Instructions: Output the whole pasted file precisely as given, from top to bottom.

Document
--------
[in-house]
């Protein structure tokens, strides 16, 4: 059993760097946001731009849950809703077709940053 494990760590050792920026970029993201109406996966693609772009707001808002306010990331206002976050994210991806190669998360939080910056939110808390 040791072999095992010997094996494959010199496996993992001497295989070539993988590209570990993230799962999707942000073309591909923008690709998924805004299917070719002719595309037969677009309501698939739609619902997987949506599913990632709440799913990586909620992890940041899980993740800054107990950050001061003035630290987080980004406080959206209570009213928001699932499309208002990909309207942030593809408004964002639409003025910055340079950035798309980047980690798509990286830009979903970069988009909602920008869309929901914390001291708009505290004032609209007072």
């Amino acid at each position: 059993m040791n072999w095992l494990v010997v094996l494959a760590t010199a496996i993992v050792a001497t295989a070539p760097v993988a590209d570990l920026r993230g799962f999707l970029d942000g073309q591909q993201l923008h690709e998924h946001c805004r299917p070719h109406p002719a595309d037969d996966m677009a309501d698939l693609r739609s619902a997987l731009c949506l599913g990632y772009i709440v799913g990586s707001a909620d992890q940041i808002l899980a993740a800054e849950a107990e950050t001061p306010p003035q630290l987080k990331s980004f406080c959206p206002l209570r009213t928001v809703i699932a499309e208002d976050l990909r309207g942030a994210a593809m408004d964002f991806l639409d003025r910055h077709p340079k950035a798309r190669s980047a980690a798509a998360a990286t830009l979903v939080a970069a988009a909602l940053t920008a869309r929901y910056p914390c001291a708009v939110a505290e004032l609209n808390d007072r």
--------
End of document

[in-house]
């Protein structure tokens, strides 16, 4: 059993760097946001731009849950809703077709940053 494990760590050792920026970029993201109406996966693609772009707001808002306010990331206002976050994210991806190669998360939080910056939110808390 040791072999095992010997094996494959010199496996993992001497295989070539993988590209570990993230799962999707942000073309591909923008690709998924805004299917070719002719595309037969677009309501698939739609619902997987949506599913990632709440799913990586909620992890940041899980993740800054107990950050001061003035630290987080980004406080959206209570009213928001699932499309208002990909309207942030593809408004964002639409003025910055340079950035798309980047980690798509990286830009979903970069988009909602920008869309929901914390001291708009505290004032609209007072």
């Amino acid at each position: 059993m040791n072999w095992l494990v010997v094996l494959a760590t010199a496996i993992v050792a001497t295989a070539p760097v993988a590209d570990l920026r993230g799962f999707l970029d942000g073309q591909q993201l923008h690709e998924h946001c805004r299917p070719h109406p002719a595309d037969d996966m677009a309501d698939l693609r739609s619902a997987l731009c949506l599913g990632y772009i709440v799913g990586s707001a909620d992890q940041i808002l899980a993740a800054e849950a107990e950050t001061p306010p003035q630290l987080k990331s980004f406080c959206p206002l209570r009213t928001v809703i699932a499309e208002d976050l990909r309207g942030a994210a593809m408004d964002f991806l639409d003025r910055h077709p340079k950035a798309r190669s980047a980690a798509a998360a990286t830009l979903v939080a970069a988009a909602l940053t920008a869309r929901y910056p914390c001291a708009v939110a505290e004032l609209n808390d007072r």